How a Crime-Busting Prosecutor Turned His Medical Mystery Into a Crusade for Environmental Victims
Skyhorse Publishing, 9781510702646, 272pp.
Publication Date: April 4, 2017
After years of prosecuting hard-core criminals, rising legal star Alan Bell took a private sector job in South Florida's newest skyscraper. Suddenly, he suffered such bizarre medical symptoms, doctors suspected he'd been poisoned by the Mafia. Bell's rapidly declining health forced him to flee his glamorous Miami life to a sterile "bubble" in the remote Arizona desert. As his career and marriage dissolved, Bell pursued medical treatments in a race against time, hoping to stay alive and raise his young daughter, his one desperate reason to keep going. He eventually discovered he wasn't poisoned by a criminal, but by his office building. His search for a cure led him to discover the horrifying truth: his tragedy was just the tip of the iceberg. Millions of people fall ill and die each year because of toxic chemical exposures--without knowing they're at risk. Stunned by what he discovered, Bell chose to fight back, turning his plight into an opportunity. Despite his precarious health, he began collaborating with scientists dedicated to raising awareness about this issue. Soon, he also found himself drawn back into the legal field, teaming up with top lawyers fighting for those who had already fallen ill. Both a riveting medical mystery and a cautionary tale, this book puts a human face on the hidden truths behind toxic dangers assaulting us in our everyday environments--and offers practical ways to protect ourselves and our children.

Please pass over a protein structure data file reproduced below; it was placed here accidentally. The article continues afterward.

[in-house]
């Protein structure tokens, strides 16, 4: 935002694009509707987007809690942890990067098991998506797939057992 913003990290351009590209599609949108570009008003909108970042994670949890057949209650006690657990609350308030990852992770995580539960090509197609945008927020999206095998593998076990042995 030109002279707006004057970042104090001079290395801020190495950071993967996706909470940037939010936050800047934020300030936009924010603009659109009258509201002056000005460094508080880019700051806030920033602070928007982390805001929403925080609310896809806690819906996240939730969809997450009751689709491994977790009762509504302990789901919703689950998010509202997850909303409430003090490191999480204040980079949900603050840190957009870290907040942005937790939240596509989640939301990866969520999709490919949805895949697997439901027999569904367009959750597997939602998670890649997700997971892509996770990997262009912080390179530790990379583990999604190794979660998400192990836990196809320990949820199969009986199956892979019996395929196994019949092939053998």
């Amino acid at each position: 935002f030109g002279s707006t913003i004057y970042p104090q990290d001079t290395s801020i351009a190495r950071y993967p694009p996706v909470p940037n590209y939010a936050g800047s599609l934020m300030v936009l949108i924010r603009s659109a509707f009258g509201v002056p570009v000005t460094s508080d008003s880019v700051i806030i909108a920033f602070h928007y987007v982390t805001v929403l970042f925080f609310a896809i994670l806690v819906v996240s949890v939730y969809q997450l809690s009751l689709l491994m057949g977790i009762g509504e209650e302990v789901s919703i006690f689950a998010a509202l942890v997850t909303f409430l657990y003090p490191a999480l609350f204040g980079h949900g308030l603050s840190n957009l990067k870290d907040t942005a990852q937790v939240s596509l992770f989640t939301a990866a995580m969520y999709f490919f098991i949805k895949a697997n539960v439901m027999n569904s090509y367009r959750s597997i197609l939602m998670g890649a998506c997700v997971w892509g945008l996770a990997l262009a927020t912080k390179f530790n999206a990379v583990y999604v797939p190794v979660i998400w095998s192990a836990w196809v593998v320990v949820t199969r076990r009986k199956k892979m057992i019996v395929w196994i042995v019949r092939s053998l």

About the Author
Alan Bell is an attorney who prosecuted drug and homicide cases for the state of Florida before developing multiple chemical sensitivity. He is the founder of the Environmental Health Foundation, which advocates for victims of environmental injury. Alan lives in Capistrano Beach, California. Jan Schlichtmann's groundbreaking work on behalf of people injured by environmental contamination and toxic products has received international recognition and spurred original work in scientific, medical, and legal journals and books. His representation of eight Woburn, Massachusetts, families against W.R. Grace and Beatrice Foods for the contamination of the city's water supply was chronicled in the New York Times bestseller A Civil Action. He lives with his wife and three children in Beverly, Massachusetts.